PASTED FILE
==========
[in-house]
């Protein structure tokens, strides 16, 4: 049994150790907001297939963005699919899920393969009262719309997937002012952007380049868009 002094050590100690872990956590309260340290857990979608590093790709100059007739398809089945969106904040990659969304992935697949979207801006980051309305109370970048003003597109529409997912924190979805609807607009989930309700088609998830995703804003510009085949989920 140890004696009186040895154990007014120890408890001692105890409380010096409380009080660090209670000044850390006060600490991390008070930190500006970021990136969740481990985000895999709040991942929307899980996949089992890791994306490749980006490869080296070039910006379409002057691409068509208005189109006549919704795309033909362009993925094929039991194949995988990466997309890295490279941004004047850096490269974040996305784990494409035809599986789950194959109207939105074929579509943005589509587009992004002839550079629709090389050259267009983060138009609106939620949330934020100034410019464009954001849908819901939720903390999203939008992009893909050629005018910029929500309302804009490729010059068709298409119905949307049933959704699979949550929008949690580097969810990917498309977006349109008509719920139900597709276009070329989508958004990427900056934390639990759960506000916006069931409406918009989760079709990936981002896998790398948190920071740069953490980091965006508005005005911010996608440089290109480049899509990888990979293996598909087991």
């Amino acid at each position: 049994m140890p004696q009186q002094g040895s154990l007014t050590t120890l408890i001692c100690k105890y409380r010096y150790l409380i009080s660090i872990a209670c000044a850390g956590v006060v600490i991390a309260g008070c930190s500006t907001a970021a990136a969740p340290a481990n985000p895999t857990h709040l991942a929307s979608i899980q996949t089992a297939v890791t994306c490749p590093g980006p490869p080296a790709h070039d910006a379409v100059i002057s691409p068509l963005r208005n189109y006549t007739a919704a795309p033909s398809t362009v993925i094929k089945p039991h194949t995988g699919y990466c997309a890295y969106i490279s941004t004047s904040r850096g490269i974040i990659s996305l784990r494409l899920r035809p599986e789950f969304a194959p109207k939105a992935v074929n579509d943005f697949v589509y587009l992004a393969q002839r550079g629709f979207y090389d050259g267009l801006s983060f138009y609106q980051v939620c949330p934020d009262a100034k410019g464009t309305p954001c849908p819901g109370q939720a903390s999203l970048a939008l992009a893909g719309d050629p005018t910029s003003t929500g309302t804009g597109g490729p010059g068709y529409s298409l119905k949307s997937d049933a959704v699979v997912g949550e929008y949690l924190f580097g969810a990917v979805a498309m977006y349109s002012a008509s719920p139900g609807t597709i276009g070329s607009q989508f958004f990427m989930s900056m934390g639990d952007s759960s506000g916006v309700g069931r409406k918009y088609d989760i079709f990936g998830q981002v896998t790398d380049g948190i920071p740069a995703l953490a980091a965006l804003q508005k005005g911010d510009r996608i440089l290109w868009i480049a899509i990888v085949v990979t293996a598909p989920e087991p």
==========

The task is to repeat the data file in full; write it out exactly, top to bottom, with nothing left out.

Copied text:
[in-house]
């Protein structure tokens, strides 16, 4: 049994150790907001297939963005699919899920393969009262719309997937002012952007380049868009 002094050590100690872990956590309260340290857990979608590093790709100059007739398809089945969106904040990659969304992935697949979207801006980051309305109370970048003003597109529409997912924190979805609807607009989930309700088609998830995703804003510009085949989920 140890004696009186040895154990007014120890408890001692105890409380010096409380009080660090209670000044850390006060600490991390008070930190500006970021990136969740481990985000895999709040991942929307899980996949089992890791994306490749980006490869080296070039910006379409002057691409068509208005189109006549919704795309033909362009993925094929039991194949995988990466997309890295490279941004004047850096490269974040996305784990494409035809599986789950194959109207939105074929579509943005589509587009992004002839550079629709090389050259267009983060138009609106939620949330934020100034410019464009954001849908819901939720903390999203939008992009893909050629005018910029929500309302804009490729010059068709298409119905949307049933959704699979949550929008949690580097969810990917498309977006349109008509719920139900597709276009070329989508958004990427900056934390639990759960506000916006069931409406918009989760079709990936981002896998790398948190920071740069953490980091965006508005005005911010996608440089290109480049899509990888990979293996598909087991």
């Amino acid at each position: 049994m140890p004696q009186q002094g040895s154990l007014t050590t120890l408890i001692c100690k105890y409380r010096y150790l409380i009080s660090i872990a209670c000044a850390g956590v006060v600490i991390a309260g008070c930190s500006t907001a970021a990136a969740p340290a481990n985000p895999t857990h709040l991942a929307s979608i899980q996949t089992a297939v890791t994306c490749p590093g980006p490869p080296a790709h070039d910006a379409v100059i002057s691409p068509l963005r208005n189109y006549t007739a919704a795309p033909s398809t362009v993925i094929k089945p039991h194949t995988g699919y990466c997309a890295y969106i490279s941004t004047s904040r850096g490269i974040i990659s996305l784990r494409l899920r035809p599986e789950f969304a194959p109207k939105a992935v074929n579509d943005f697949v589509y587009l992004a393969q002839r550079g629709f979207y090389d050259g267009l801006s983060f138009y609106q980051v939620c949330p934020d009262a100034k410019g464009t309305p954001c849908p819901g109370q939720a903390s999203l970048a939008l992009a893909g719309d050629p005018t910029s003003t929500g309302t804009g597109g490729p010059g068709y529409s298409l119905k949307s997937d049933a959704v699979v997912g949550e929008y949690l924190f580097g969810a990917v979805a498309m977006y349109s002012a008509s719920p139900g609807t597709i276009g070329s607009q989508f958004f990427m989930s900056m934390g639990d952007s759960s506000g916006v309700g069931r409406k918009y088609d989760i079709f990936g998830q981002v896998t790398d380049g948190i920071p740069a995703l953490a980091a965006l804003q508005k005005g911010d510009r996608i440089l290109w868009i480049a899509i990888v085949v990979t293996a598909p989920e087991p």